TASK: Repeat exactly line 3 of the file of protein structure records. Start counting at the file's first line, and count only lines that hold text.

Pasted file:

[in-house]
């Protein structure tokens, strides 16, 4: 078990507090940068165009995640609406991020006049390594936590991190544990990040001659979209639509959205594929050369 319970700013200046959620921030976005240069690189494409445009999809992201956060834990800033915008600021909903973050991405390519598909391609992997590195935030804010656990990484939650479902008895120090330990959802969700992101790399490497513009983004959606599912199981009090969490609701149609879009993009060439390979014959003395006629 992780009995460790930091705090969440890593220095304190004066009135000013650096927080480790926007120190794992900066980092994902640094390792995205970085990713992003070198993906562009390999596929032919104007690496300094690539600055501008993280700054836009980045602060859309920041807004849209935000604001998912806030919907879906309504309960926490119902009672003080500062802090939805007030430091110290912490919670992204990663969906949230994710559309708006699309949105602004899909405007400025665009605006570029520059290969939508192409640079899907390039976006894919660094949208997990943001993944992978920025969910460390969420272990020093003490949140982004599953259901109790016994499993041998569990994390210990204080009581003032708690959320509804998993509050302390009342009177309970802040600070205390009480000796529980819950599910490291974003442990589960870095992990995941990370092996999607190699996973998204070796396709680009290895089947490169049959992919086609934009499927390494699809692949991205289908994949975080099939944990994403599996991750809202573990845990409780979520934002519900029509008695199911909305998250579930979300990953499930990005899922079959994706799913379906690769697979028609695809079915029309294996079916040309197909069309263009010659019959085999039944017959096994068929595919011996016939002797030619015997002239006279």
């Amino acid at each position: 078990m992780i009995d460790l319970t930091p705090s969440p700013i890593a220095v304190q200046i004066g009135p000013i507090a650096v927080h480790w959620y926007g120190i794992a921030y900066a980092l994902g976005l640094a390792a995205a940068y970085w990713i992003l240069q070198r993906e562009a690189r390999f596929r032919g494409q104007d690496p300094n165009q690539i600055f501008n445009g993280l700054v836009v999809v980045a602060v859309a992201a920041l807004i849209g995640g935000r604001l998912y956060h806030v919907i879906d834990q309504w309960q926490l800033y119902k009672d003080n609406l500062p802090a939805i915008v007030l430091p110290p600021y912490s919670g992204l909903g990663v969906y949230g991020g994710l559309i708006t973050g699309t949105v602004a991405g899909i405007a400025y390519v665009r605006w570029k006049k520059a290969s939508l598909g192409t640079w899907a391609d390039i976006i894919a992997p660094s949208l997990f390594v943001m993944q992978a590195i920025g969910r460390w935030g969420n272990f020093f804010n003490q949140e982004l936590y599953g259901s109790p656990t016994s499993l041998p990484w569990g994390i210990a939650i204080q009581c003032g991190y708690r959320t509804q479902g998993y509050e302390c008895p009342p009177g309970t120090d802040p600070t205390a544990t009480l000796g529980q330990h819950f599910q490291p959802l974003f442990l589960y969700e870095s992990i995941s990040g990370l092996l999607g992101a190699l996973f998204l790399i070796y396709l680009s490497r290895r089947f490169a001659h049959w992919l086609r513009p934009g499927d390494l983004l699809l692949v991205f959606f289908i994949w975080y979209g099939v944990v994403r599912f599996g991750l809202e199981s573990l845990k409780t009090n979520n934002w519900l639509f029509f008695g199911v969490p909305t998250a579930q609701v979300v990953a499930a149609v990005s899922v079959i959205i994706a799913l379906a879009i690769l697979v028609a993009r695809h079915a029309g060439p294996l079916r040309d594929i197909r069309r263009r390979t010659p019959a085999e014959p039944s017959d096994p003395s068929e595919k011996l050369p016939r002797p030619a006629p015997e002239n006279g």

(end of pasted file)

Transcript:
């Amino acid at each position: 078990m992780i009995d460790l319970t930091p705090s969440p700013i890593a220095v304190q200046i004066g009135p000013i507090a650096v927080h480790w959620y926007g120190i794992a921030y900066a980092l994902g976005l640094a390792a995205a940068y970085w990713i992003l240069q070198r993906e562009a690189r390999f596929r032919g494409q104007d690496p300094n165009q690539i600055f501008n445009g993280l700054v836009v999809v980045a602060v859309a992201a920041l807004i849209g995640g935000r604001l998912y956060h806030v919907i879906d834990q309504w309960q926490l800033y119902k009672d003080n609406l500062p802090a939805i915008v007030l430091p110290p600021y912490s919670g992204l909903g990663v969906y949230g991020g994710l559309i708006t973050g699309t949105v602004a991405g899909i405007a400025y390519v665009r605006w570029k006049k520059a290969s939508l598909g192409t640079w899907a391609d390039i976006i894919a992997p660094s949208l997990f390594v943001m993944q992978a590195i920025g969910r460390w935030g969420n272990f020093f804010n003490q949140e982004l936590y599953g259901s109790p656990t016994s499993l041998p990484w569990g994390i210990a939650i204080q009581c003032g991190y708690r959320t509804q479902g998993y509050e302390c008895p009342p009177g309970t120090d802040p600070t205390a544990t009480l000796g529980q330990h819950f599910q490291p959802l974003f442990l589960y969700e870095s992990i995941s990040g990370l092996l999607g992101a190699l996973f998204l790399i070796y396709l680009s490497r290895r089947f490169a001659h049959w992919l086609r513009p934009g499927d390494l983004l699809l692949v991205f959606f289908i994949w975080y979209g099939v944990v994403r599912f599996g991750l809202e199981s573990l845990k409780t009090n979520n934002w519900l639509f029509f008695g199911v969490p909305t998250a579930q609701v979300v990953a499930a149609v990005s899922v079959i959205i994706a799913l379906a879009i690769l697979v028609a993009r695809h079915a029309g060439p294996l079916r040309d594929i197909r069309r263009r390979t010659p019959a085999e014959p039944s017959d096994p003395s068929e595919k011996l050369p016939r002797p030619a006629p015997e002239n006279g």